Kind of Mauve not Blue at Plas yn Rhiw

100_4853

Looking back, it was a mauve sort of a day, the day we went to visit the old Welsh farmhouse of Plas yn Rhiw on the Llyn Peninsula. The sea in the bay below the house was peaceful, and the air still and dreamy. If you listened hard you  might hear echoes of the past along this ancient pilgrims’ path to Bardsey Island, the place the Welsh call Island of Currents. It was late September, and Wales was very much in end-of-season mode with many places closed; or if they were open, then looking as if they wished they were closed. It’s often like that in Wales. Even the stalwart National Trust, that now has care of Plas yn Rhiw, was slow to open up. We had to go away and come back. In fact that was a bit of good luck. Further down the peninsula in Aberdaron we were taken by surprise at Y Gegin Fawr, The Big Kitchen cafe, where the owner was enthusiastically hospitable.

IMG_0690

It turned out that she was keen to uphold  a 700 year-old tradition of feeding pilgrims. We had some very excellent hot chocolate there, not something the saints would have recognised. Or if they had, and if they had seen Graham’s mug overtopping with whipped cream, they would surely have pronounced it a sin of the flesh, and to be eschewed at all costs.

100_4805

Back at Plas yn Rhiw we stepped into another time-warp.

100_4858

100_4822

Here, the seventeenth century farmhouse had been lovingly restored from ruin by the three Keating sisters, who at the urging of friend and architect, Clough Williams-Ellis (he of Portmeirion fame) scraped up the funds to buy the place in 1938. They lived there until they died, filling the house with personal treasures. When you wander from room to room, there is a feeling of benign, if eccentric spirits. They don’t seem to mind us peering at their books and nick-nacks…

 copyright 2015 Tish Farrell

For more of this story:

Gazing into Hell’s Mouth at Plas yn Rhiw

 

Jennifer Nichole Wells One Word Photo Challenge: Mauve

41 thoughts on “Kind of Mauve not Blue at Plas yn Rhiw

  1. Tish that is beautiful of course from the blog you should be able to tell I love my flowers and that looks like a Hydrangea, a beautiful one at that! You are so lucky to get to all of these places and take these photographs, you have taken me to so many different places through your photography that I will never get to see, Thank You!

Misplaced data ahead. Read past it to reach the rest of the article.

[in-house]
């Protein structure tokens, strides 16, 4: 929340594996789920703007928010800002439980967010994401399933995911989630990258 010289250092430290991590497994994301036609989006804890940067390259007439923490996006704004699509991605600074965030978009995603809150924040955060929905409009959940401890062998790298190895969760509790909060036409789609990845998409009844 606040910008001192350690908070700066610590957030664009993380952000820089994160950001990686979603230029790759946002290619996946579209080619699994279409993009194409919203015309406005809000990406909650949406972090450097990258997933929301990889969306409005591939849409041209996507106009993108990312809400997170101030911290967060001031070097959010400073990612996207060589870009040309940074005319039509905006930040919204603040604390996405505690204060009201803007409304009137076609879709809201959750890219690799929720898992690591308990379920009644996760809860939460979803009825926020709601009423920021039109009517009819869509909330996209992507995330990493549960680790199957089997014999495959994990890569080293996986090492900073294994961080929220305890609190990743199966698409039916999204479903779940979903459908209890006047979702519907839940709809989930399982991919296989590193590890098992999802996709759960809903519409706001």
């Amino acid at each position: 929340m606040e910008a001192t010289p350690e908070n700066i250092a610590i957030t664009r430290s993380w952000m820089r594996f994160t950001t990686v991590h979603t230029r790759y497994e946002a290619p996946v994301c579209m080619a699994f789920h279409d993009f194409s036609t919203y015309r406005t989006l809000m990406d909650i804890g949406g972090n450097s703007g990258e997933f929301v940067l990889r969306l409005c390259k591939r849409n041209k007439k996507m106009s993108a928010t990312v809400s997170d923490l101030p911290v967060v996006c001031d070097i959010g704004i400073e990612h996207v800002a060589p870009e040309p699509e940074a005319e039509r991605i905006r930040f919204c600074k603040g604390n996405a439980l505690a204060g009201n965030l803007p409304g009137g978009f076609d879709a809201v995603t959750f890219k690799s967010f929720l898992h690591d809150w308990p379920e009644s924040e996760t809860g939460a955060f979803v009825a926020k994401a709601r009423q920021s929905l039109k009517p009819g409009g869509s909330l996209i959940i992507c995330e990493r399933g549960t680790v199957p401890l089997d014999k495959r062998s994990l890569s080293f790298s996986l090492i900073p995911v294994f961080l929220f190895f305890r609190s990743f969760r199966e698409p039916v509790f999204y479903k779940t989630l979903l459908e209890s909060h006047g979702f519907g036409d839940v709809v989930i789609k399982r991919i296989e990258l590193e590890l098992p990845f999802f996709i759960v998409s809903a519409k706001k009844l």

1. Yes, that is a hydrangea. I love the way the flower heads change through the seasons. Even the dead ones are often very beautiful, I’m glad you can come along on my trips, albeit by virtual travel arrangements 🙂

      1. That is the beautiful thing about photography we can go anyplace in the world with other peoples photography and I am so glad that you blog about it all.

  2. Ah- you make me want to go there. I especially like how you describe the feel of the late September air and yes, there’s something dreamy about that. I will go there in fact, write about it, and hear what you think. That will be good.

  3. Wonderful article, again. What a lovely trip. I thought you would need to travel all the way to Holland to find names spelled so funny. i know I shouldn’t ask , but how do the Welsh spell mauve?

    1. You’ve stumped me there, Bumba. The best thing about Welsh, though, is how it sounds. A well known Welsh poet describes some of the vowel sounds, the double ‘ll’ for instance which is a sort of ‘thcl’, (with some air between the tongue and the palette), as the sea on the rocks. Once you know that it all becomes much clearer. It’s a language born of landscape.

  4. That was such a wonderful story and pictures of the sister’s rooms and the house. I did read it again and enjoyed as much. A mauve sort of day is a good one!

  5. It’s difficult to tell you how I envy you Poms, living there where you can experience history at every turn of your heads. I looked up Portmeiron and fell back, gasping … 🙂

  6. A history tour with dear Tish,
    Is always more than one could wish
    for there are bound to be pictures too,
    and every visit will seem brand new,
    no matter how many times you read a post,
    she always plays the gracious host.

    1. Well that’s a real compliment, Jennifer. It’s time we had a ‘beam me up Scottie/take me there’ facility on wordpress. Now that would be something 🙂

Comments are closed.